7. Mix with caution.
When mixing by hand, do so with a gentle touch. If you mix too much, the air will fall out of your batter, leaving your baked good flat. Unless you’re making pancakes, then the flatter the better.
Mix until the ingredients are just combined. The same rule applies if you’re using a standing kitchen mixer. Don’t be overzealous with the mixing button. Save that thumb energy for scrolling TikTok.
8. Use an oven thermometer.
Like the weather app, your oven can be wrong. Using an oven thermometer can ensure your baked good is heated to the correct temperature.
This will let you assure your guests that raw ingredients were properly cooked. It will also allow you to avoid under- or overcooking your sweet treat. Consider it your sous-chef in the making. Look at you, all fancy.
9. Resist the temptation to open your oven door.
It can be oh-so-tempting to sneak a peak at your creation before the timer dings. By cracking open your oven, the cooler air can disrupt the scrumptious chemistry bringing your baked good to life. And nobody wants to learn that lesson the hard way, the way Victor Frankenstein did.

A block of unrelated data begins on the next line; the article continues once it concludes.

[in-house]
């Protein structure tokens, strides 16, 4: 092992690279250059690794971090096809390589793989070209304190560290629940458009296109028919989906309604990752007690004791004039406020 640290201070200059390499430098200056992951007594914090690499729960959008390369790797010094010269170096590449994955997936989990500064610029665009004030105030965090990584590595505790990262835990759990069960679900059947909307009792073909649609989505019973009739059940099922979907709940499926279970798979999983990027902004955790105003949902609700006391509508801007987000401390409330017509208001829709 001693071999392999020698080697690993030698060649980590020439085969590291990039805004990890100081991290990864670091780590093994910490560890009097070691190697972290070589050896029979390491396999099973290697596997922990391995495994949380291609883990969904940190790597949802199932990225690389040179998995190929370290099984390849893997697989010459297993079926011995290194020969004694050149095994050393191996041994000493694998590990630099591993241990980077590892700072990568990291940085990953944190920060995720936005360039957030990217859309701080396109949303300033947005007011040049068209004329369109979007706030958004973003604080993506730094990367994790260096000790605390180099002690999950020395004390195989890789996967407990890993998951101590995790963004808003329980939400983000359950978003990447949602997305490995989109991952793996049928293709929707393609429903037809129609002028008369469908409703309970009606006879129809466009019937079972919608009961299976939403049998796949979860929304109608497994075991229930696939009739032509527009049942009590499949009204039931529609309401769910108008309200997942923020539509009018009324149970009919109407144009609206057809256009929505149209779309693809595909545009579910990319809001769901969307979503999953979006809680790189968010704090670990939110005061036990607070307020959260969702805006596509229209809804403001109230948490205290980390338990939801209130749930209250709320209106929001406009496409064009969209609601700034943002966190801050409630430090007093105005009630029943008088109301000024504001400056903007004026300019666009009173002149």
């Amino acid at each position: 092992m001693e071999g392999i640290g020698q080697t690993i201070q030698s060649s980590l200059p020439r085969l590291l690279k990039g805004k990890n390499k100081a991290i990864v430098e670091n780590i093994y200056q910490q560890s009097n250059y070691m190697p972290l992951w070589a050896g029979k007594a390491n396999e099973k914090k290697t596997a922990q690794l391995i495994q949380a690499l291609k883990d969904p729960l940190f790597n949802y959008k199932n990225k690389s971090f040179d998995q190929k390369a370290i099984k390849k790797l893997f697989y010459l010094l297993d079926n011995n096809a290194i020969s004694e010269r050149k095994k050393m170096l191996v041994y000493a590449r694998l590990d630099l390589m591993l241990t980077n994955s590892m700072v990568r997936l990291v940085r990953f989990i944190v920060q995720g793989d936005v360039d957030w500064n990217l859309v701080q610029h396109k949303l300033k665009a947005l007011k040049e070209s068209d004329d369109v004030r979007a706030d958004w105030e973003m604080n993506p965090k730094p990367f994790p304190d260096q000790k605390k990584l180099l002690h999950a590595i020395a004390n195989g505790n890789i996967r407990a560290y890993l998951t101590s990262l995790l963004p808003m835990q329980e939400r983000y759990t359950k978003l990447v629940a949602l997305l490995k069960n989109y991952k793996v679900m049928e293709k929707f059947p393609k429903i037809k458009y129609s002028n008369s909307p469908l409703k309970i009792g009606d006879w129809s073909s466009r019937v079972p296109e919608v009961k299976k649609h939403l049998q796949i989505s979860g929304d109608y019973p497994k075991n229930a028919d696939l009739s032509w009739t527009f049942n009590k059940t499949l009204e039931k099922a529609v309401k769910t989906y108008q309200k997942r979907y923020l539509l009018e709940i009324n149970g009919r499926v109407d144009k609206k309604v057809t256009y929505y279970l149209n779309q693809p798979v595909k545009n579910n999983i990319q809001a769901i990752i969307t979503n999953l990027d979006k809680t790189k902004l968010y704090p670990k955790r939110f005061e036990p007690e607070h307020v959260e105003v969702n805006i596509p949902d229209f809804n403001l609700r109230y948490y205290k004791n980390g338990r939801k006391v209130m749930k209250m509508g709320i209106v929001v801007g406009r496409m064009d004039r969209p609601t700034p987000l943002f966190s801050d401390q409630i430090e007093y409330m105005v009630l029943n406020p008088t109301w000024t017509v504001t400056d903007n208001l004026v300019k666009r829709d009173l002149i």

If you’re baking a cake or souffle, the abrupt interruption in temperature can make your creation fall flat.
If your oven has an internal light, you can put it on to check your progress.
10. Check to see if your baked good is done.
You’ve prepped, mixed and baked the ingredients. Now how do you know when your delectable creation is ready?
Take it out too soon and you’ll be met with a raw, gooey mess. Leave it in too long and the fragrance of burnt food will waft throughout your home for days. It’s a delicate tightrope to walk.
In some cases, the litmus test for a job well done will be included in the recipe. When in doubt, use a toothpick or cake tester. When you insert it into your cupcake or brownie, the toothpick should come out with crumbs, but no wet batter.